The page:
"What do you worry about?"
That was the question former CNN anchor Lou Dobbs posed to Clear Channel chairman Lowry Mays as the two chatted in front of a room filled with hundreds of broadcasters here at the NAB Radio Show.
"Yesterday afternoon," drawled the man who owns more radio stations than anyone else in history, "I was worried about whether that German brown trout was going to grab that fly."
Mays was joking -- we hope -- but the point remains clear: the big guys here at NAB still believe their business has a future.
The trouble is, the big guys are about the only ones here this year. Walk the convention floor and you'll see very few badges from small-market stations, and fewer still from the big group-owned stations, many of which declined to send individual station managers to San Francisco this year.
Who's left? Lots of "e-this" and "i-that" and "whatever.com," to be sure, and many of the streaming audio booths remained packed throughout the week. One we couldn't even get near for a while was Kerbango, that 40s-style net-radio appliance that's supposed to make it as easy to tune in your favorite Webcaster as it is to tune WBZ from Nantasket Beach.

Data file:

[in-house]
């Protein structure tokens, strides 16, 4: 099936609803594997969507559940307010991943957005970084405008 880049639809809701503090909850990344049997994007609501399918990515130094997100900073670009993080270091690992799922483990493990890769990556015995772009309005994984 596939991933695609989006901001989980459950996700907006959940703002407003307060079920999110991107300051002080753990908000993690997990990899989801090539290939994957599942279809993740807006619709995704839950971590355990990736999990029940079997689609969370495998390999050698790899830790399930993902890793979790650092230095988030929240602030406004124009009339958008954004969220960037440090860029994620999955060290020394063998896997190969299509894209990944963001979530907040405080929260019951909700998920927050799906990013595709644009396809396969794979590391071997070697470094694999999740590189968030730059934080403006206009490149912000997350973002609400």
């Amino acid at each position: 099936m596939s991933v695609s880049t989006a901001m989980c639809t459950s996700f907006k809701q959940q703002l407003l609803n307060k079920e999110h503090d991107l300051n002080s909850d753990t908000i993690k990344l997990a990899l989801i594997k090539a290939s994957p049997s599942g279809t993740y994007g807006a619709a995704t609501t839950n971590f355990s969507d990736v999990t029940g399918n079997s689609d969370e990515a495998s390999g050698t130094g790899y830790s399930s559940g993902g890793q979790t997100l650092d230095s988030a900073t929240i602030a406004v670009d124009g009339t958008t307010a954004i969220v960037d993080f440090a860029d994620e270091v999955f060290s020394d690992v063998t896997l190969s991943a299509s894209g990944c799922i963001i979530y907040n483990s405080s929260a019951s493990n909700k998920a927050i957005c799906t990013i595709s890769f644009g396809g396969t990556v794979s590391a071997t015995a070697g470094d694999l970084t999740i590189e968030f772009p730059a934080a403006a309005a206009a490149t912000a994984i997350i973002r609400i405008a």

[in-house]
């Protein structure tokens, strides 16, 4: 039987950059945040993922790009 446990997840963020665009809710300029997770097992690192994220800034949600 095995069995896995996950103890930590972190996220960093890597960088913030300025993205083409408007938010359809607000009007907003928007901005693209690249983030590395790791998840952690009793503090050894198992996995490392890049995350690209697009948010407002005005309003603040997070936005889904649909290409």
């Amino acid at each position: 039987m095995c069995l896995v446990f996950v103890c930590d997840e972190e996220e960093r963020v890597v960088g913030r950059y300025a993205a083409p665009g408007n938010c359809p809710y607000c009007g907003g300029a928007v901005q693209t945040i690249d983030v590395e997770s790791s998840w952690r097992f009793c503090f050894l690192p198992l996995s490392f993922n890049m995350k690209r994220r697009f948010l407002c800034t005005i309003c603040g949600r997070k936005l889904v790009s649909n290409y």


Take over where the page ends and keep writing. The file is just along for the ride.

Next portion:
The equipment makers were out in force, of course, and the smiles were especially wide on the faces of the transmitter and antenna guys. They, of course, will get to sell new equipment to pretty much every radio station in America if IBOC digital becomes a reality, and there were plenty of prototypes ready to be gawked at.
Speaking of IBOC, we did spend a few minutes at the iBiquity bOoth, where a prototype receiver offered a chance to listen to San Francisco's KLLC (97.3) in IBOC digital, compared with several other locals in analog.
To untrained ears, the difference was a bit short of stunning. No multipath (which is a big deal in this terrain-challenged town), but it's hard to see how the extra few dB of dynamic range and slightly better frequency response will make much difference in the real world, where we listen to radio in the car with the windows open and Freckles, the NERW Wonder Dog, barking her head off over the music.
And yes, there were some real radio folk here too. A Friday afternoon session on local news in small markets warmed the heart of this former small-market radio newsguy. Listen to a guy named Jay Fisher, from a little station in Missouri called KTKS:
"Whenever anything happens, we have someone there to report on it. No matter how insignificant it seems, those are the things people want to hear about."
An interesting concept, isn't it?
And with that, we head off to a few more sessions, a big plate of sushi, and tonight's Marconi Awards banquet.
We'll be back at NERW Central on Monday, with all the latest on WHCD (Auburn-Syracuse)'s change to urban, the new calls on Portland's 99.9 (seems "Mix" belongs to someone else!), and the rest of the week's developments. See you then!